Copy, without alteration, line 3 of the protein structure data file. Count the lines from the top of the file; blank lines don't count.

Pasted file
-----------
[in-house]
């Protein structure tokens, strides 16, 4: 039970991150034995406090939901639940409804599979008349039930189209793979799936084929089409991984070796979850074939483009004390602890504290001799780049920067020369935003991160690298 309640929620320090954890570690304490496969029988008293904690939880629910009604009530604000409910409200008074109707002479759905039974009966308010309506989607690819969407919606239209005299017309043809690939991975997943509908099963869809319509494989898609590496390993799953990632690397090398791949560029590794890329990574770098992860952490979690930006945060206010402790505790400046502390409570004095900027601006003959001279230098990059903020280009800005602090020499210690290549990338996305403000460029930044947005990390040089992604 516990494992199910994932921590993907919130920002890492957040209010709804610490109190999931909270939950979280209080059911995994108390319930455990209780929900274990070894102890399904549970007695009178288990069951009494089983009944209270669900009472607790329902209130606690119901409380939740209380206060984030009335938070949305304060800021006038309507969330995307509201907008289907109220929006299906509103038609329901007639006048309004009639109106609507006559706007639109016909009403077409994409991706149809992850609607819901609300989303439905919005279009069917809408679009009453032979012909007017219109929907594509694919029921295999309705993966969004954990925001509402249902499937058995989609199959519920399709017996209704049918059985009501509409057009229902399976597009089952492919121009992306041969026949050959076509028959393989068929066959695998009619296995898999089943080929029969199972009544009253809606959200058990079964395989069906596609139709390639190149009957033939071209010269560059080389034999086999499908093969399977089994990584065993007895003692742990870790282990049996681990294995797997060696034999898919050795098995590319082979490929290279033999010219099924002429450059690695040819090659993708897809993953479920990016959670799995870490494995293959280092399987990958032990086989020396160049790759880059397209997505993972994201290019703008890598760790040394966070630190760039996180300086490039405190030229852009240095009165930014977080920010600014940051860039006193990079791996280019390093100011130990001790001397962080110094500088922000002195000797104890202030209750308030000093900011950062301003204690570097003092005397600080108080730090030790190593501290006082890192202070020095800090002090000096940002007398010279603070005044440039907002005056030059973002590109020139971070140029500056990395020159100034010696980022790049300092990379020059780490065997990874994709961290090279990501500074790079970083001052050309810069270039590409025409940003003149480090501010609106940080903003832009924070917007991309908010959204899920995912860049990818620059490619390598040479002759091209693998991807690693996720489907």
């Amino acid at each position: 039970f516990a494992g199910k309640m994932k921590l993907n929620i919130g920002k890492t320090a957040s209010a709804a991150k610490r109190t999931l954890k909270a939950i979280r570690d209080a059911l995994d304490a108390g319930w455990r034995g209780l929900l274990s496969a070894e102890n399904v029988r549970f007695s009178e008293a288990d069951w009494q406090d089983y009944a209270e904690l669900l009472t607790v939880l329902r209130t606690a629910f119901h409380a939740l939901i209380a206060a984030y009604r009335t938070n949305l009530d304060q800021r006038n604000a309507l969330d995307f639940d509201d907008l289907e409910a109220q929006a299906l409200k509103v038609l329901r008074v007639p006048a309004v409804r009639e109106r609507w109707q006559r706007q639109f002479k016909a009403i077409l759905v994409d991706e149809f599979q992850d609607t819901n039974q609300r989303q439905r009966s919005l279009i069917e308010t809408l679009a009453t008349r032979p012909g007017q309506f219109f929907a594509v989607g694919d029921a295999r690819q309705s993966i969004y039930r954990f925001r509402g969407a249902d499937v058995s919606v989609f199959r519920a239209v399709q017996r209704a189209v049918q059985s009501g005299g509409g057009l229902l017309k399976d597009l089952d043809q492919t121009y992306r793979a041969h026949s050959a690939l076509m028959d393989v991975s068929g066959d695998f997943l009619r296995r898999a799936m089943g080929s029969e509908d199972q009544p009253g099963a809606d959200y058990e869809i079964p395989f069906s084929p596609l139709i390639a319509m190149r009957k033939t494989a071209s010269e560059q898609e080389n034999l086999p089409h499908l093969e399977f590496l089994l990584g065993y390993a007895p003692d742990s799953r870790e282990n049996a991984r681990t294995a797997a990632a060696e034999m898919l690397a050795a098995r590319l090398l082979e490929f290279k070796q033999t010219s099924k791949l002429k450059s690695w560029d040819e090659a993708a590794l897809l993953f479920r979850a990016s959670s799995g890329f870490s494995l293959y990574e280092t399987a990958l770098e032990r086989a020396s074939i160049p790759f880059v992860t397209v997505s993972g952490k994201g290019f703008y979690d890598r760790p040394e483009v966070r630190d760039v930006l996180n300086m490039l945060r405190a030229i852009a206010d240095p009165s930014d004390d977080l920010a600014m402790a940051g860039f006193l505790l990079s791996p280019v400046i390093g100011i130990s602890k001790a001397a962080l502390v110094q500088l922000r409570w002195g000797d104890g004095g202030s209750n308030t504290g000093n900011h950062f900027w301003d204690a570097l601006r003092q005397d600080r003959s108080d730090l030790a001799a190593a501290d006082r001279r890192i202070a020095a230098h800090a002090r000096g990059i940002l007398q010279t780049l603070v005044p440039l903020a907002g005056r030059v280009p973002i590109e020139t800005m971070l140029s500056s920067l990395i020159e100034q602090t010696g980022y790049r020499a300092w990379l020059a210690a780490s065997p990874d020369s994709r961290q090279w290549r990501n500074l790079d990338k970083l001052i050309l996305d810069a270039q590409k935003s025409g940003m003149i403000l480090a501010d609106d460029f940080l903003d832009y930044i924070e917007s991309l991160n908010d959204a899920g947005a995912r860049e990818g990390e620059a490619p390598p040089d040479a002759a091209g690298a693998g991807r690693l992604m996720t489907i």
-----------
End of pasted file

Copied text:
């Amino acid at each position: 039970f516990a494992g199910k309640m994932k921590l993907n929620i919130g920002k890492t320090a957040s209010a709804a991150k610490r109190t999931l954890k909270a939950i979280r570690d209080a059911l995994d304490a108390g319930w455990r034995g209780l929900l274990s496969a070894e102890n399904v029988r549970f007695s009178e008293a288990d069951w009494q406090d089983y009944a209270e904690l669900l009472t607790v939880l329902r209130t606690a629910f119901h409380a939740l939901i209380a206060a984030y009604r009335t938070n949305l009530d304060q800021r006038n604000a309507l969330d995307f639940d509201d907008l289907e409910a109220q929006a299906l409200k509103v038609l329901r008074v007639p006048a309004v409804r009639e109106r609507w109707q006559r706007q639109f002479k016909a009403i077409l759905v994409d991706e149809f599979q992850d609607t819901n039974q609300r989303q439905r009966s919005l279009i069917e308010t809408l679009a009453t008349r032979p012909g007017q309506f219109f929907a594509v989607g694919d029921a295999r690819q309705s993966i969004y039930r954990f925001r509402g969407a249902d499937v058995s919606v989609f199959r519920a239209v399709q017996r209704a189209v049918q059985s009501g005299g509409g057009l229902l017309k399976d597009l089952d043809q492919t121009y992306r793979a041969h026949s050959a690939l076509m028959d393989v991975s068929g066959d695998f997943l009619r296995r898999a799936m089943g080929s029969e509908d199972q009544p009253g099963a809606d959200y058990e869809i079964p395989f069906s084929p596609l139709i390639a319509m190149r009957k033939t494989a071209s010269e560059q898609e080389n034999l086999p089409h499908l093969e399977f590496l089994l990584g065993y390993a007895p003692d742990s799953r870790e282990n049996a991984r681990t294995a797997a990632a060696e034999m898919l690397a050795a098995r590319l090398l082979e490929f290279k070796q033999t010219s099924k791949l002429k450059s690695w560029d040819e090659a993708a590794l897809l993953f479920r979850a990016s959670s799995g890329f870490s494995l293959y990574e280092t399987a990958l770098e032990r086989a020396s074939i160049p790759f880059v992860t397209v997505s993972g952490k994201g290019f703008y979690d890598r760790p040394e483009v966070r630190d760039v930006l996180n300086m490039l945060r405190a030229i852009a206010d240095p009165s930014d004390d977080l920010a600014m402790a940051g860039f006193l505790l990079s791996p280019v400046i390093g100011i130990s602890k001790a001397a962080l502390v110094q500088l922000r409570w002195g000797d104890g004095g202030s209750n308030t504290g000093n900011h950062f900027w301003d204690a570097l601006r003092q005397d600080r003959s108080d730090l030790a001799a190593a501290d006082r001279r890192i202070a020095a230098h800090a002090r000096g990059i940002l007398q010279t780049l603070v005044p440039l903020a907002g005056r030059v280009p973002i590109e020139t800005m971070l140029s500056s920067l990395i020159e100034q602090t010696g980022y790049r020499a300092w990379l020059a210690a780490s065997p990874d020369s994709r961290q090279w290549r990501n500074l790079d990338k970083l001052i050309l996305d810069a270039q590409k935003s025409g940003m003149i403000l480090a501010d609106d460029f940080l903003d832009y930044i924070e917007s991309l991160n908010d959204a899920g947005a995912r860049e990818g990390e620059a490619p390598p040089d040479a002759a091209g690298a693998g991807r690693l992604m996720t489907i």